Gabardine (or Gaberdine) is a smooth cloth in fine to medium worsted yarns that is so tightly woven it is soil-resistant and almost water-resistant. The twill rib is pronounced due to a weave with more warp threads than weft. It is usually in solid colours. This cloth is a popular suiting for all uses, including formal dress. Gabardine is also used for tailoring coats, raincoats, uniforms and men's shirts.

Racing green Gabardine suit with peak lapels and slanted pockets.

When it comes to worsted wool gabardine, the advantages are that it wears very well. It feels comfortable and it holds shape well. Wrinkles will go away when you hang it. The disadvantages however are that it is a 'dry clean only' suiting. It shows press marks very easy. Cleaners can over press too. You should request careful pressing.


History of Gabardine

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The word Gabardine or Gaberdine has been used to refer to a "dress, covering" since the 1590s. It was originally a long, loose cloak or gown worn in the Middle Ages, but later it would signify a rain cloak or protective smock-frock. It has been used to mean "closely woven cloth" since 1904. 

Gabardine was invented in 1879 by Thomas Burberry, founder of the Burberry fashion house in Basingstoke, and patented in 1888. The original fabric was waterproofed, before weaving and was worsted wool or worsted wool and cotton, tightly woven and water-repellant but more comfortable than rubberized fabrics. 

Burberry clothing of gabardine was worn by polar explorers, including Roald Amundsen, the first man to reach the South Pole, in 1911, and Ernest Shackleton, who led a 1914 expedition to cross Antarctica. A jacket made of this material was worn by George Mallory on his ill-fated attempt on Mount Everest in 1924. 


GABARDINE: A GREAT SUITING FABRIC FOR TROUSERS

At De Oost we have tailored several suits with Gabardine suiting fabric. Gabardine is also popular for making a separate pair of trousers. Because the fabric is tightly woven, it is firm, durable and rather lustrous, which makes it a good tough fabric for a sturdy pair of trousers.

Taupe solid Gabardine trousers.

The Effect of a Gabardine Suit

Roger Moore as James Bond in Octopussy (1983).

Roger Moore as James Bond in Octopussy (1983).

The website www.thesuitsofjamesbond.com discusses several suits worn in the different James Bond movies. It is notable that light brown Gabardine suits were worn in two James Bond movies. On the picture on the left we see Roger Moore as James Bond visiting India in Octopussy in a tan wool Gabardine suit. On the picture underneath we see him wear a light brown Gabardine Suit in For Your Eyes Only. A light-weight gabardine wool suit in light brown is a great suit for spring when it’s fairly warm but too early to take out the summer suits. In For Your Eyes Only, James Bond wears the light brown suit in Corfu to church for his confession to Q. 

Roger Moore as James Bond in For Your Eyes Only (1981).

Roger Moore as James Bond in For Your Eyes Only (1981).

The Striped Suit

Of all men’s suitings, none has ever matched the glamour and popularity of the striped suit. At one time or another in the thirties, the striped suit probably graced every pair of male shoulders, from the humble to the most famous, from the unemployed to the chairman of the board.

Although its stripes had to be positioned perfectly for maximum effect, this pattern’s innate appeal derived from its vertical line. Elongating any physique, the striped worsted quickly established itself as the patriarch of all patterned dress suits.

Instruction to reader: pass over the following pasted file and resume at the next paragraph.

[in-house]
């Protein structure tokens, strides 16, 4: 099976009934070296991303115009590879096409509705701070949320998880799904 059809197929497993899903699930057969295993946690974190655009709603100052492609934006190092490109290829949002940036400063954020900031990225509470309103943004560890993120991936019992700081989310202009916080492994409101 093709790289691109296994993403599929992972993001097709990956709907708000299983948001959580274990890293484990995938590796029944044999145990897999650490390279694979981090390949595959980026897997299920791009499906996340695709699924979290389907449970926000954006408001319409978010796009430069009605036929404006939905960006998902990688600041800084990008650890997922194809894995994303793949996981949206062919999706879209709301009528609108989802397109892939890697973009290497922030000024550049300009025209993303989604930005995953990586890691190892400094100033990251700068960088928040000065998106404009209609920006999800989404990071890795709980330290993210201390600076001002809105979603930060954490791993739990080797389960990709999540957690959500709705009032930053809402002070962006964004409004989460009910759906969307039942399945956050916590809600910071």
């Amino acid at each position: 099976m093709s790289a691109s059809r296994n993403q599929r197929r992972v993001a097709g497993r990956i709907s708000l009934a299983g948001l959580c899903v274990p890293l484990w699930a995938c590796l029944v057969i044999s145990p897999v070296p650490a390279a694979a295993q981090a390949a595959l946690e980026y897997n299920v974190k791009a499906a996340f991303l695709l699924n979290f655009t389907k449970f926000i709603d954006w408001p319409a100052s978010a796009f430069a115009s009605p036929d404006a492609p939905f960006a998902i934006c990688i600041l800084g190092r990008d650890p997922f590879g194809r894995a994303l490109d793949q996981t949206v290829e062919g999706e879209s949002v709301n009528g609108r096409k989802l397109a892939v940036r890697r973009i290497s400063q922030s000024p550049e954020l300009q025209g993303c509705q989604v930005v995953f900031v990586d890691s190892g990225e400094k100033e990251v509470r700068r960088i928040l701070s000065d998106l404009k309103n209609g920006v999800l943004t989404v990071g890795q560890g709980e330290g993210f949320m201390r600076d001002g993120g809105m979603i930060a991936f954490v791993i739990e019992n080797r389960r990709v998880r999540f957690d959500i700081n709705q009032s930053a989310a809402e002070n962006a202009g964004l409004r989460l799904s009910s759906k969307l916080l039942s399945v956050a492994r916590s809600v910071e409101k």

The variety and scale of classy suiting stripes are endless. They can be in single, double, or triple tracks, against plain or fancy background. Lines can be faint or bold, from subtle shadows to hairlines to pins, up to pencils or chalks, in spacings ranging from narrow to wide. 

History of The Striped Suit

The striped jacket and matching trouser formed their own partnership around the turn of the century when the lounge suit started to replace the black jacket and odd striped trouser for business dress. When the Prince of Wales launched the daytime vogue for shadowy chalk stripes, he elevated the stripe suit to new level of cosmopolitan consciousness.

The montage of striped swells here illustrates the proposition that when executed knowledgeably, the two-color tailored ensemble can add up to more than just a simple two-color look.

Laurence Fellows illustration of a gentleman in classic striped suit.

Laurence Fellows illustration of a gentleman in classic striped suit.

Bob Hope and Bing Crosby wearing doublebreasted striped suits with wide lapels.

Bob Hope and Bing Crosby wearing doublebreasted striped suits with wide lapels.

The Striped Suit - Part of the modern business attire

Many modern online style guru's suggest to wait with getting a striped suit if you do not have your collection of basic suits in your wardrobe. The great thing with the solid navy, the solid charcoal, the solid medium grey and the solid light grey is that you could wear those almost every day and change out your shirt, change out your tie, change your pocket square, perhaps even sometimes change your shoe style and you are going to find out that people are not going to notice that you are wearing the same suit. 

A striped suit however, stands out, so people will remember you as 'that man with the striped suit.' Those other suits do not necessarily draw attention to themselves like a striped suit does, because they are simple classics and many people are not going to notice if one day you are wearing a navy and the other you are wearing a charcoal. But a striped suit demands to be noticed.

The Striped Suit: Perfect for Short and Heavy Men

Without question, correctly cut cloths can definitely aid the short, stout man in appearing taller and thinner. Vertical Striped patterns help to elongate the figure, the eye needs to be distracted from the waistline and led north to the shoulders and south below the knees. 

James Gandolfini, as Tony Soprano in the TV-series The Sopranos, wearing a navy blue chalk striped suit.

James Gandolfini, as Tony Soprano in the TV-series The Sopranos, wearing a navy blue chalk striped suit.